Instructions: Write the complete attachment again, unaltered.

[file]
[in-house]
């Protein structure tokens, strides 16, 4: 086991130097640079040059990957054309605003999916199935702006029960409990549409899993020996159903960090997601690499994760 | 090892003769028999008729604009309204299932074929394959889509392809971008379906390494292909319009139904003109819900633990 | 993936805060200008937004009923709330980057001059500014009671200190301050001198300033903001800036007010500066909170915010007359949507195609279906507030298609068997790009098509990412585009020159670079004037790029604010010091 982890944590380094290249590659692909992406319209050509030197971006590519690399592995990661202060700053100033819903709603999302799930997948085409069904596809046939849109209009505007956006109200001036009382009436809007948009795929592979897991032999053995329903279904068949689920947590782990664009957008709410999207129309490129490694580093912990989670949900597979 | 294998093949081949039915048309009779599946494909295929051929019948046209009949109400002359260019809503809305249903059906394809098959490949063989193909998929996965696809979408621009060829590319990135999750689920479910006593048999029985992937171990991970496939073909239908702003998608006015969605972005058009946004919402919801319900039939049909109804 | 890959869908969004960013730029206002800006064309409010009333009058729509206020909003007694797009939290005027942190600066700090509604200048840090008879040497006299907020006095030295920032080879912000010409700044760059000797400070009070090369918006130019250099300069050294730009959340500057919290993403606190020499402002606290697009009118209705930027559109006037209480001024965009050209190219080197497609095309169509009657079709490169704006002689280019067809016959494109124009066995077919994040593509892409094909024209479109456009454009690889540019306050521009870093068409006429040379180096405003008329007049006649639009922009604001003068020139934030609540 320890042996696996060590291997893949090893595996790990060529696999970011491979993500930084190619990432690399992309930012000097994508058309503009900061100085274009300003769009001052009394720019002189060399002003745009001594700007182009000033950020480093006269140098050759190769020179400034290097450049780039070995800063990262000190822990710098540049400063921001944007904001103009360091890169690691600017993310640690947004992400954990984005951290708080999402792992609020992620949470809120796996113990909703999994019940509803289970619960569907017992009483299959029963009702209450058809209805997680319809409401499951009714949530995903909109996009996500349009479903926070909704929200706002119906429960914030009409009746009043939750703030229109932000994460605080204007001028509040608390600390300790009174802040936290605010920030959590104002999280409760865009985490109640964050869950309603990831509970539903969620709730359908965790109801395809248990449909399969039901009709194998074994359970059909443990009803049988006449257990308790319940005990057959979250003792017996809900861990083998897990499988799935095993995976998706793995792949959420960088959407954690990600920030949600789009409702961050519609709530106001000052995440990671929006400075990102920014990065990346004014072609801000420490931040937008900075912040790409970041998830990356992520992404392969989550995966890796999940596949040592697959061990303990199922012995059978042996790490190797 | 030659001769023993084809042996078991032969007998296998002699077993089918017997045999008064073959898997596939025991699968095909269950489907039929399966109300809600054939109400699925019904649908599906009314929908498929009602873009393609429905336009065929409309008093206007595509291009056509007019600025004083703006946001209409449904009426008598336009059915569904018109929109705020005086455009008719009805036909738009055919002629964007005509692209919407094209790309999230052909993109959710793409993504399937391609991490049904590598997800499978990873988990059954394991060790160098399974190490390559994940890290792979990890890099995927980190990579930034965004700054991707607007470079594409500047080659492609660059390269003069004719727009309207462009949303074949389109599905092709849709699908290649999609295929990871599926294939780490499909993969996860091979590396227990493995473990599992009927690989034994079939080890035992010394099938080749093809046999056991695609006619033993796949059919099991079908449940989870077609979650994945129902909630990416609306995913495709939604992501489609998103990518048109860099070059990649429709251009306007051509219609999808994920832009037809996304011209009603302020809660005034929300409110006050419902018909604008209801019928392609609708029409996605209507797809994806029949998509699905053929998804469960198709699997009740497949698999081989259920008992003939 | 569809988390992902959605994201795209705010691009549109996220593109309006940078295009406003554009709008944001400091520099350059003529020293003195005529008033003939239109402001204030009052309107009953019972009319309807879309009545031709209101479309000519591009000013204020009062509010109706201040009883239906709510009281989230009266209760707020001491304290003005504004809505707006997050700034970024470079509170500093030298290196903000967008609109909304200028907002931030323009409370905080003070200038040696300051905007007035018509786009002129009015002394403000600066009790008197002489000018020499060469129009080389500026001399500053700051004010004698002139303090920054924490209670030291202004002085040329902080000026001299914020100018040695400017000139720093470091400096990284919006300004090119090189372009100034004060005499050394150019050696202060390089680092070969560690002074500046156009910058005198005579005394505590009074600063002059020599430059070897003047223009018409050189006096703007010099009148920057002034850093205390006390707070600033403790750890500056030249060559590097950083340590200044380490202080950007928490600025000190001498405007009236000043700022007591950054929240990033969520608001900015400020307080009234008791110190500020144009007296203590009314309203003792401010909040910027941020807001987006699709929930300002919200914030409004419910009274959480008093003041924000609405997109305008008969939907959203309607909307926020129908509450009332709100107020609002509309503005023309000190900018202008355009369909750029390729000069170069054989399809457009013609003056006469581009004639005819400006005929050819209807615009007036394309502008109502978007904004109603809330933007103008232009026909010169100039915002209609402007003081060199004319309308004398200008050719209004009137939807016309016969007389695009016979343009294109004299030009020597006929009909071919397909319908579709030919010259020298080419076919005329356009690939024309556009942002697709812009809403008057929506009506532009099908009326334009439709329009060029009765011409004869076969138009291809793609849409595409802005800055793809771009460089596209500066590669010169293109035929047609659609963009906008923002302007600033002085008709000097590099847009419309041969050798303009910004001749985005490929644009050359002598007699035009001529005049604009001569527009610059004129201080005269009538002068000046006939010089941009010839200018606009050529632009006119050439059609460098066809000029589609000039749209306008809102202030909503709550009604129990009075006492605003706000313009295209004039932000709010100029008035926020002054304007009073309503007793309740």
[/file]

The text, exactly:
[in-house]
């Protein structure tokens, strides 16, 4: 086991130097640079040059990957054309605003999916199935702006029960409990549409899993020996159903960090997601690499994760 | 090892003769028999008729604009309204299932074929394959889509392809971008379906390494292909319009139904003109819900633990 | 993936805060200008937004009923709330980057001059500014009671200190301050001198300033903001800036007010500066909170915010007359949507195609279906507030298609068997790009098509990412585009020159670079004037790029604010010091 982890944590380094290249590659692909992406319209050509030197971006590519690399592995990661202060700053100033819903709603999302799930997948085409069904596809046939849109209009505007956006109200001036009382009436809007948009795929592979897991032999053995329903279904068949689920947590782990664009957008709410999207129309490129490694580093912990989670949900597979 | 294998093949081949039915048309009779599946494909295929051929019948046209009949109400002359260019809503809305249903059906394809098959490949063989193909998929996965696809979408621009060829590319990135999750689920479910006593048999029985992937171990991970496939073909239908702003998608006015969605972005058009946004919402919801319900039939049909109804 | 890959869908969004960013730029206002800006064309409010009333009058729509206020909003007694797009939290005027942190600066700090509604200048840090008879040497006299907020006095030295920032080879912000010409700044760059000797400070009070090369918006130019250099300069050294730009959340500057919290993403606190020499402002606290697009009118209705930027559109006037209480001024965009050209190219080197497609095309169509009657079709490169704006002689280019067809016959494109124009066995077919994040593509892409094909024209479109456009454009690889540019306050521009870093068409006429040379180096405003008329007049006649639009922009604001003068020139934030609540 320890042996696996060590291997893949090893595996790990060529696999970011491979993500930084190619990432690399992309930012000097994508058309503009900061100085274009300003769009001052009394720019002189060399002003745009001594700007182009000033950020480093006269140098050759190769020179400034290097450049780039070995800063990262000190822990710098540049400063921001944007904001103009360091890169690691600017993310640690947004992400954990984005951290708080999402792992609020992620949470809120796996113990909703999994019940509803289970619960569907017992009483299959029963009702209450058809209805997680319809409401499951009714949530995903909109996009996500349009479903926070909704929200706002119906429960914030009409009746009043939750703030229109932000994460605080204007001028509040608390600390300790009174802040936290605010920030959590104002999280409760865009985490109640964050869950309603990831509970539903969620709730359908965790109801395809248990449909399969039901009709194998074994359970059909443990009803049988006449257990308790319940005990057959979250003792017996809900861990083998897990499988799935095993995976998706793995792949959420960088959407954690990600920030949600789009409702961050519609709530106001000052995440990671929006400075990102920014990065990346004014072609801000420490931040937008900075912040790409970041998830990356992520992404392969989550995966890796999940596949040592697959061990303990199922012995059978042996790490190797 | 030659001769023993084809042996078991032969007998296998002699077993089918017997045999008064073959898997596939025991699968095909269950489907039929399966109300809600054939109400699925019904649908599906009314929908498929009602873009393609429905336009065929409309008093206007595509291009056509007019600025004083703006946001209409449904009426008598336009059915569904018109929109705020005086455009008719009805036909738009055919002629964007005509692209919407094209790309999230052909993109959710793409993504399937391609991490049904590598997800499978990873988990059954394991060790160098399974190490390559994940890290792979990890890099995927980190990579930034965004700054991707607007470079594409500047080659492609660059390269003069004719727009309207462009949303074949389109599905092709849709699908290649999609295929990871599926294939780490499909993969996860091979590396227990493995473990599992009927690989034994079939080890035992010394099938080749093809046999056991695609006619033993796949059919099991079908449940989870077609979650994945129902909630990416609306995913495709939604992501489609998103990518048109860099070059990649429709251009306007051509219609999808994920832009037809996304011209009603302020809660005034929300409110006050419902018909604008209801019928392609609708029409996605209507797809994806029949998509699905053929998804469960198709699997009740497949698999081989259920008992003939 | 569809988390992902959605994201795209705010691009549109996220593109309006940078295009406003554009709008944001400091520099350059003529020293003195005529008033003939239109402001204030009052309107009953019972009319309807879309009545031709209101479309000519591009000013204020009062509010109706201040009883239906709510009281989230009266209760707020001491304290003005504004809505707006997050700034970024470079509170500093030298290196903000967008609109909304200028907002931030323009409370905080003070200038040696300051905007007035018509786009002129009015002394403000600066009790008197002489000018020499060469129009080389500026001399500053700051004010004698002139303090920054924490209670030291202004002085040329902080000026001299914020100018040695400017000139720093470091400096990284919006300004090119090189372009100034004060005499050394150019050696202060390089680092070969560690002074500046156009910058005198005579005394505590009074600063002059020599430059070897003047223009018409050189006096703007010099009148920057002034850093205390006390707070600033403790750890500056030249060559590097950083340590200044380490202080950007928490600025000190001498405007009236000043700022007591950054929240990033969520608001900015400020307080009234008791110190500020144009007296203590009314309203003792401010909040910027941020807001987006699709929930300002919200914030409004419910009274959480008093003041924000609405997109305008008969939907959203309607909307926020129908509450009332709100107020609002509309503005023309000190900018202008355009369909750029390729000069170069054989399809457009013609003056006469581009004639005819400006005929050819209807615009007036394309502008109502978007904004109603809330933007103008232009026909010169100039915002209609402007003081060199004319309308004398200008050719209004009137939807016309016969007389695009016979343009294109004299030009020597006929009909071919397909319908579709030919010259020298080419076919005329356009690939024309556009942002697709812009809403008057929506009506532009099908009326334009439709329009060029009765011409004869076969138009291809793609849409595409802005800055793809771009460089596209500066590669010169293109035929047609659609963009906008923002302007600033002085008709000097590099847009419309041969050798303009910004001749985005490929644009050359002598007699035009001529005049604009001569527009610059004129201080005269009538002068000046006939010089941009010839200018606009050529632009006119050439059609460098066809000029589609000039749209306008809102202030909503709550009604129990009075006492605003706000313009295209004039932000709010100029008035926020002054304007009073309503007793309740």